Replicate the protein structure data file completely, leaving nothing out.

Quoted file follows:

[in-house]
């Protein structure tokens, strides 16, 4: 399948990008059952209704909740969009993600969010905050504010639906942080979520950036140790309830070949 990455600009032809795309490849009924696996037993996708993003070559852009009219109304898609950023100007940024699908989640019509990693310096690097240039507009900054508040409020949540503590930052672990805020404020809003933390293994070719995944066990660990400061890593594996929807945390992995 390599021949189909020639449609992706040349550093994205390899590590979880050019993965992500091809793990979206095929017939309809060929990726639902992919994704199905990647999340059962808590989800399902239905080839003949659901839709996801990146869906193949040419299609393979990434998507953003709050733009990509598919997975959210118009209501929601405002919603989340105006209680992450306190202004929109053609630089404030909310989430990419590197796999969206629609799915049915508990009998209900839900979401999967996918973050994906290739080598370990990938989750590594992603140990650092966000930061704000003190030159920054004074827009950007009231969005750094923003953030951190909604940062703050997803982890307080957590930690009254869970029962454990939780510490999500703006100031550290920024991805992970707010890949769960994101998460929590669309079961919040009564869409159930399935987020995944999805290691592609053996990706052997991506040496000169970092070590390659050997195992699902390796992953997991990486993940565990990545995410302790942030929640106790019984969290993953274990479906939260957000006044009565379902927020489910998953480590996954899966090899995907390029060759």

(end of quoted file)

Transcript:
[in-house]
């Protein structure tokens, strides 16, 4: 399948990008059952209704909740969009993600969010905050504010639906942080979520950036140790309830070949 990455600009032809795309490849009924696996037993996708993003070559852009009219109304898609950023100007940024699908989640019509990693310096690097240039507009900054508040409020949540503590930052672990805020404020809003933390293994070719995944066990660990400061890593594996929807945390992995 390599021949189909020639449609992706040349550093994205390899590590979880050019993965992500091809793990979206095929017939309809060929990726639902992919994704199905990647999340059962808590989800399902239905080839003949659901839709996801990146869906193949040419299609393979990434998507953003709050733009990509598919997975959210118009209501929601405002919603989340105006209680992450306190202004929109053609630089404030909310989430990419590197796999969206629609799915049915508990009998209900839900979401999967996918973050994906290739080598370990990938989750590594992603140990650092966000930061704000003190030159920054004074827009950007009231969005750094923003953030951190909604940062703050997803982890307080957590930690009254869970029962454990939780510490999500703006100031550290920024991805992970707010890949769960994101998460929590669309079961919040009564869409159930399935987020995944999805290691592609053996990706052997991506040496000169970092070590390659050997195992699902390796992953997991990486993940565990990545995410302790942030929640106790019984969290993953274990479906939260957000006044009565379902927020489910998953480590996954899966090899995907390029060759």